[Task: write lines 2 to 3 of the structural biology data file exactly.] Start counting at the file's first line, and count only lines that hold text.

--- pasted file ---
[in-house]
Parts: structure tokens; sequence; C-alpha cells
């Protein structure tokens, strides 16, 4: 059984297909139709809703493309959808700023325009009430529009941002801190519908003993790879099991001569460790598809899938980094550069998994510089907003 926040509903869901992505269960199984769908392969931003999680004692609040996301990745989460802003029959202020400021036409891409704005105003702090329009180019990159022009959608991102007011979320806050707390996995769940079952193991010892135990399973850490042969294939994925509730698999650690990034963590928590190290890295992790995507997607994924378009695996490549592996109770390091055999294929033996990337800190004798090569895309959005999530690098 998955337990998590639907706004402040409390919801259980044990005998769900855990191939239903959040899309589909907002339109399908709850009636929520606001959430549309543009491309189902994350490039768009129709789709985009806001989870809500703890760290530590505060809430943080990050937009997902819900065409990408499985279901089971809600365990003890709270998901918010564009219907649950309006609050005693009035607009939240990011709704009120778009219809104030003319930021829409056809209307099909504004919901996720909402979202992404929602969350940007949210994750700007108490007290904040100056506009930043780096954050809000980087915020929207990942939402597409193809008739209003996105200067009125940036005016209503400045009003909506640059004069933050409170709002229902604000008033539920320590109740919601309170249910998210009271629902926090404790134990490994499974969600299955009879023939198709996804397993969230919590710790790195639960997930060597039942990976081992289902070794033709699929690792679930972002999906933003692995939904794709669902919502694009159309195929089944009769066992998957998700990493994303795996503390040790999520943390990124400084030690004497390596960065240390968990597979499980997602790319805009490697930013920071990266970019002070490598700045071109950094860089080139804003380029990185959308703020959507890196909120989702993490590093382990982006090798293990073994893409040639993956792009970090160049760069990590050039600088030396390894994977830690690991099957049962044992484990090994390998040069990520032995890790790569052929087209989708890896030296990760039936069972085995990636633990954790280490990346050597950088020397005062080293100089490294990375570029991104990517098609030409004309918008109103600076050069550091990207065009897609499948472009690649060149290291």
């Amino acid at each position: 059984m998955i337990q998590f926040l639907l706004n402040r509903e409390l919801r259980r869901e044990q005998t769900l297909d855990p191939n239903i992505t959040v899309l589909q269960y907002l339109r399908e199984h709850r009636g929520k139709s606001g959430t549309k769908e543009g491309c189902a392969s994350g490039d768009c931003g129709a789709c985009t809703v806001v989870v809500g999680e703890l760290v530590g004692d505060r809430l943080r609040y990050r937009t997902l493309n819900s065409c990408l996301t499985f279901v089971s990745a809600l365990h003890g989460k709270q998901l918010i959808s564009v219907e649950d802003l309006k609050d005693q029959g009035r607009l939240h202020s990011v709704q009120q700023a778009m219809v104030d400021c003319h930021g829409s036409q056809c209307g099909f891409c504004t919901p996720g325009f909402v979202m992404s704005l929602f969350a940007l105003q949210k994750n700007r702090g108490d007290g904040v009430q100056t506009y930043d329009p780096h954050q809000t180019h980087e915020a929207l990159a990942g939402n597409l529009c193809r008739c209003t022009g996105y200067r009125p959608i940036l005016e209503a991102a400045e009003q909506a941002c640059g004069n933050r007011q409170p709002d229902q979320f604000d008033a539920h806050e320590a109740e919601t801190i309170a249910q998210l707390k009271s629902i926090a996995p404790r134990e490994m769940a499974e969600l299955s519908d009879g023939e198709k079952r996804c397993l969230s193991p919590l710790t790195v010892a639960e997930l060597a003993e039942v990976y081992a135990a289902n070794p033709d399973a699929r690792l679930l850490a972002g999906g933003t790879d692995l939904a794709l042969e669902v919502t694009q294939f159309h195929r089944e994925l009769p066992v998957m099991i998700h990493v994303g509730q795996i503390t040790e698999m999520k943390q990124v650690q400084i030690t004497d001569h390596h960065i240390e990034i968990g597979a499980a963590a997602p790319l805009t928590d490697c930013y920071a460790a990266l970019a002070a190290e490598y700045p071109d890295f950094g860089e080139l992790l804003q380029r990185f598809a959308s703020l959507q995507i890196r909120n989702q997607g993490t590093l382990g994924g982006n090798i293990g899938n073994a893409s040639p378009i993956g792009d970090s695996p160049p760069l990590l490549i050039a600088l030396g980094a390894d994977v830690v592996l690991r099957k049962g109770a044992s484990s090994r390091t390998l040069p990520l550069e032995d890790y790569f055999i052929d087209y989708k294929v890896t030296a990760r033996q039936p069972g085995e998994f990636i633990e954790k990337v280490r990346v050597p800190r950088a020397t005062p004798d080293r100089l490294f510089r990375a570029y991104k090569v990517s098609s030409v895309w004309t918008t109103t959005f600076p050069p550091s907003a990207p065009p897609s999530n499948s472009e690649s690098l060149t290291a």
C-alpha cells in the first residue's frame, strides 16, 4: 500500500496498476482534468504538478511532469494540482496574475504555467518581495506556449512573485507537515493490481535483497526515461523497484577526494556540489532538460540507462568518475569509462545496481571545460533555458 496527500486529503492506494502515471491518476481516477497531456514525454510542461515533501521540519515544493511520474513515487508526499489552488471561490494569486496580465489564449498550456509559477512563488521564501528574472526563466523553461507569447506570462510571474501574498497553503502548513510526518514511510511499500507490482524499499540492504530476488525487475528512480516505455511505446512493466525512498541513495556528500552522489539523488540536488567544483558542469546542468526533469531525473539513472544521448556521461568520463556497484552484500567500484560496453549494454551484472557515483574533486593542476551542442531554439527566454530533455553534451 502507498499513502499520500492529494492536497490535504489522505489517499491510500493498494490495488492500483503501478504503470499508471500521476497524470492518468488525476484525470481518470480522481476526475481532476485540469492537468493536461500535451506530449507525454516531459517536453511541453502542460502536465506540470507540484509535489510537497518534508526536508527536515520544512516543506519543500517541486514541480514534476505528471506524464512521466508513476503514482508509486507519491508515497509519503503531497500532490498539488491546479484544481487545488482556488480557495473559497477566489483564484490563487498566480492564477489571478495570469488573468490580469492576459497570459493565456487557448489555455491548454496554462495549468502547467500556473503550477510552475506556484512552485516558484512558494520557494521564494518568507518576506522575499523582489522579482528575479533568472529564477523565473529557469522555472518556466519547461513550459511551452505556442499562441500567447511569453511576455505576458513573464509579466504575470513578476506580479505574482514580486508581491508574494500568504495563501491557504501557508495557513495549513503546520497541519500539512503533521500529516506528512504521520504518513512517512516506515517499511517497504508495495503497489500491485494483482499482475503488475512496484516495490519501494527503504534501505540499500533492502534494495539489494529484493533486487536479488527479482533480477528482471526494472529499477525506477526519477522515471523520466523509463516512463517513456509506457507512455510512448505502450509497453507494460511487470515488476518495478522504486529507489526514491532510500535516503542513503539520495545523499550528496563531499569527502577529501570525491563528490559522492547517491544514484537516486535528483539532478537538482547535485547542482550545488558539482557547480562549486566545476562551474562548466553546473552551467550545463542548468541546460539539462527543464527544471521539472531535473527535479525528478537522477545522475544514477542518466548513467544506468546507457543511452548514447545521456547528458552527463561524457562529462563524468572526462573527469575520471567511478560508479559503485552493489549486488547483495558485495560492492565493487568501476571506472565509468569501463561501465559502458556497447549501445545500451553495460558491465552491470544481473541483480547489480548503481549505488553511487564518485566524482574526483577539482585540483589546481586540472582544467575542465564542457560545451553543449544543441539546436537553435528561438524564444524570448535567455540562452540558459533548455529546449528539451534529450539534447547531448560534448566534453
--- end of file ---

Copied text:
Parts: structure tokens; sequence; C-alpha cells
């Protein structure tokens, strides 16, 4: 059984297909139709809703493309959808700023325009009430529009941002801190519908003993790879099991001569460790598809899938980094550069998994510089907003 926040509903869901992505269960199984769908392969931003999680004692609040996301990745989460802003029959202020400021036409891409704005105003702090329009180019990159022009959608991102007011979320806050707390996995769940079952193991010892135990399973850490042969294939994925509730698999650690990034963590928590190290890295992790995507997607994924378009695996490549592996109770390091055999294929033996990337800190004798090569895309959005999530690098 998955337990998590639907706004402040409390919801259980044990005998769900855990191939239903959040899309589909907002339109399908709850009636929520606001959430549309543009491309189902994350490039768009129709789709985009806001989870809500703890760290530590505060809430943080990050937009997902819900065409990408499985279901089971809600365990003890709270998901918010564009219907649950309006609050005693009035607009939240990011709704009120778009219809104030003319930021829409056809209307099909504004919901996720909402979202992404929602969350940007949210994750700007108490007290904040100056506009930043780096954050809000980087915020929207990942939402597409193809008739209003996105200067009125940036005016209503400045009003909506640059004069933050409170709002229902604000008033539920320590109740919601309170249910998210009271629902926090404790134990490994499974969600299955009879023939198709996804397993969230919590710790790195639960997930060597039942990976081992289902070794033709699929690792679930972002999906933003692995939904794709669902919502694009159309195929089944009769066992998957998700990493994303795996503390040790999520943390990124400084030690004497390596960065240390968990597979499980997602790319805009490697930013920071990266970019002070490598700045071109950094860089080139804003380029990185959308703020959507890196909120989702993490590093382990982006090798293990073994893409040639993956792009970090160049760069990590050039600088030396390894994977830690690991099957049962044992484990090994390998040069990520032995890790790569052929087209989708890896030296990760039936069972085995990636633990954790280490990346050597950088020397005062080293100089490294990375570029991104990517098609030409004309918008109103600076050069550091990207065009897609499948472009690649060149290291």